While foraging and trapping may well be possible “in the cloud” using mostly nameless and faceless brand proxies (not ideal but entirely possible–it happens every day), hunting requires a much more intimate relationship with the game, with your prey–and the best advice I have is to try to get as close to your prey as possible: try to avoid taking a long shot and get up and personal. If you engage on Twitter, convert to LinkedIn or Facebook; if you’re on Facebook, take it to messenger or email; if you’re on email, schedule a call or Skype, and if you’re already talking on the phone, meet in person.

Pick up the phone; get on the phone!

People hire/donate/contract/retain based on personal relationships; and, more specifically, people they “fall in love” with. While your brand, capabilities, references, word-of-mouth, and reputation may get you the meeting, it’s up to personal chemistry and rapport that seals the deal — and that sort of thing is really hard to build over text unless the business is purely transactional. If you will be building a long-term relationship, be it contractually or not, you’re de facto married, sort of: you had better be pretty compatible.

Send a card; bring a gift; make a grand gesture.

That said, it’s very rare that these relationships fall into your lap; and, while your foraging skills may very well build your reputation, and while your trapping skills may similarly build your sales and marketing channels, it will be your hunting skills that will allow you to bring home long-term clients.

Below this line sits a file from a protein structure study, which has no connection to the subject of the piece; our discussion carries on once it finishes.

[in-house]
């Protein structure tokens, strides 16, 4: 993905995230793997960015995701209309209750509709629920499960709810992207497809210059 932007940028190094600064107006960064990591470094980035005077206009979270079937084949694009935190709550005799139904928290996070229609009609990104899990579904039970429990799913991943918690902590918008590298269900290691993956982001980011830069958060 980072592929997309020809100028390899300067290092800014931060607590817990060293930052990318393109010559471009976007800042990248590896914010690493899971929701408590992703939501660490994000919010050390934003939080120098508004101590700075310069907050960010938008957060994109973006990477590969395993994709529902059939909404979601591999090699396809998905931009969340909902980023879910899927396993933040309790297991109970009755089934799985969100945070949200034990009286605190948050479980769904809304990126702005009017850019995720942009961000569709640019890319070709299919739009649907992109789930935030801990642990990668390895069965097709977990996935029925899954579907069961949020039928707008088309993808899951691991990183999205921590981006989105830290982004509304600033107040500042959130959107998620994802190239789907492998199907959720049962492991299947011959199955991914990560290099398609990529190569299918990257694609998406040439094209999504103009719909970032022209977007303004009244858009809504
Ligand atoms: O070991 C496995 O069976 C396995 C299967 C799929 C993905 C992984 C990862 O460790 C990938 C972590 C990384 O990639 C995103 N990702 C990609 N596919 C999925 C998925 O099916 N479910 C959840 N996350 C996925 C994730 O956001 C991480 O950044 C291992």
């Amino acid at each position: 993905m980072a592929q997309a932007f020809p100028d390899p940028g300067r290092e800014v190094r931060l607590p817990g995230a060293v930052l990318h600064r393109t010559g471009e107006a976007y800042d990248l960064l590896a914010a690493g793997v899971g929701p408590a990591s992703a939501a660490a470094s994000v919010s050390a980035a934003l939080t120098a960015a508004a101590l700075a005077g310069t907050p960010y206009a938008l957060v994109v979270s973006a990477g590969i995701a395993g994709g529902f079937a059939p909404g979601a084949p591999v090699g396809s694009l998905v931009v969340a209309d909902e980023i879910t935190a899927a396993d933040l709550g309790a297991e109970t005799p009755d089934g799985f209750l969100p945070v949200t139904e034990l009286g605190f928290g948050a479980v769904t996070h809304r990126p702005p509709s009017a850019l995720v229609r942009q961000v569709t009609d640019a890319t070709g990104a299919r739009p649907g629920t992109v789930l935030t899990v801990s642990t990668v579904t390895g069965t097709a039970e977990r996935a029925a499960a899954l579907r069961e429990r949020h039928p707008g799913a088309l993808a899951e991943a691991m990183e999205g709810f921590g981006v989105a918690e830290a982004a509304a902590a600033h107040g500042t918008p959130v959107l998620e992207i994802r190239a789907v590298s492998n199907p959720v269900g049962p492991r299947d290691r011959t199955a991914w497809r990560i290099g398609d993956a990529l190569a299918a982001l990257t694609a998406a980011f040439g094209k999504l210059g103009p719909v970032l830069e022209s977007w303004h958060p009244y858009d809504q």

Clients who will be able to smooth out your cash flow (salted meat and loads of venison stored in your chest freezer), lend their reputation and prestige to you by association, and finally, an ally who will surely well be more than willing to hunt on your behalf (sales multiplier!).

But, like hunting, relationships like this can be expensive.

They can require wining and dining; they can demand travel at a moment’s notice; indeed, they are a lot like dating, a lot liking having a romance. What’s more, a polygamous one at that — because, having just one kill under your belt can be dangerous indeed. Putting all your eggs in one basket is quite dangerous — believe you me (it’s happened to the best of us).

So, be sure not to become the Great White Hunter before you’re ready, be it emotionally, energetically, organizationally, and financially.

Remember, also, that you don’t need to hunt alone. Actually, not everyone needs to hunt at all. For many, social media foraging and social media trapping is more than enough, as I’ve discussed the last two weeks.

But if you need to feed a village, at some point you will realize that you are forced to join the social media hunt.

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Chris Abraham

About Chris Abraham

A pioneer in online social networks and publishing, with a natural facility for anticipating the next big thing, Chris is an Internet analyst, web strategy consultant and advisor to the industries' leading firms. He specializes in Web 2.0 technologies, including content syndication; organize search engine optimization (SEO), online reputation management (ORM), content marketing, online collaboration, blogging, and consumer generated media.